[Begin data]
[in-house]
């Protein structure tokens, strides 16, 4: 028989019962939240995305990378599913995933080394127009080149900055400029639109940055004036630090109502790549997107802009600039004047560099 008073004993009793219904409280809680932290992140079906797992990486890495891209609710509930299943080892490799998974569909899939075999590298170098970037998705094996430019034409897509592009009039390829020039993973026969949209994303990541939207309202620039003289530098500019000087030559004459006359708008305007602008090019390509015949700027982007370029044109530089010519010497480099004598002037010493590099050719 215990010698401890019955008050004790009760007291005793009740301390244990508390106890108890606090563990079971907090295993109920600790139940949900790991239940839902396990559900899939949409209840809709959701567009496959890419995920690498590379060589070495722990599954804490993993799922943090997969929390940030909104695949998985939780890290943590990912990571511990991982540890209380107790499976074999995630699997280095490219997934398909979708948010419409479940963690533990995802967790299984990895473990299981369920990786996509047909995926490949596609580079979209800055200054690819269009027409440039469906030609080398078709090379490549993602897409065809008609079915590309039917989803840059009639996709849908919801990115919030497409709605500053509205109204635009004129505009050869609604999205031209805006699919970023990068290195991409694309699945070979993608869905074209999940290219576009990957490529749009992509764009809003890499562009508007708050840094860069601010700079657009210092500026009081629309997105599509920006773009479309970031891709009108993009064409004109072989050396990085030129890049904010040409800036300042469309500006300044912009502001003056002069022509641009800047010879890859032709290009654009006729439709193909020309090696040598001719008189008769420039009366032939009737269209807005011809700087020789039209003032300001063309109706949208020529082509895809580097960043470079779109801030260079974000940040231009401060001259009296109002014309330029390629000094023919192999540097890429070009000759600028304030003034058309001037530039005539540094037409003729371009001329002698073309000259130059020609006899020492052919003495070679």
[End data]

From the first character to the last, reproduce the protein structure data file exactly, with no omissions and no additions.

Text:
[in-house]
């Protein structure tokens, strides 16, 4: 028989019962939240995305990378599913995933080394127009080149900055400029639109940055004036630090109502790549997107802009600039004047560099 008073004993009793219904409280809680932290992140079906797992990486890495891209609710509930299943080892490799998974569909899939075999590298170098970037998705094996430019034409897509592009009039390829020039993973026969949209994303990541939207309202620039003289530098500019000087030559004459006359708008305007602008090019390509015949700027982007370029044109530089010519010497480099004598002037010493590099050719 215990010698401890019955008050004790009760007291005793009740301390244990508390106890108890606090563990079971907090295993109920600790139940949900790991239940839902396990559900899939949409209840809709959701567009496959890419995920690498590379060589070495722990599954804490993993799922943090997969929390940030909104695949998985939780890290943590990912990571511990991982540890209380107790499976074999995630699997280095490219997934398909979708948010419409479940963690533990995802967790299984990895473990299981369920990786996509047909995926490949596609580079979209800055200054690819269009027409440039469906030609080398078709090379490549993602897409065809008609079915590309039917989803840059009639996709849908919801990115919030497409709605500053509205109204635009004129505009050869609604999205031209805006699919970023990068290195991409694309699945070979993608869905074209999940290219576009990957490529749009992509764009809003890499562009508007708050840094860069601010700079657009210092500026009081629309997105599509920006773009479309970031891709009108993009064409004109072989050396990085030129890049904010040409800036300042469309500006300044912009502001003056002069022509641009800047010879890859032709290009654009006729439709193909020309090696040598001719008189008769420039009366032939009737269209807005011809700087020789039209003032300001063309109706949208020529082509895809580097960043470079779109801030260079974000940040231009401060001259009296109002014309330029390629000094023919192999540097890429070009000759600028304030003034058309001037530039005539540094037409003729371009001329002698073309000259130059020609006899020492052919003495070679």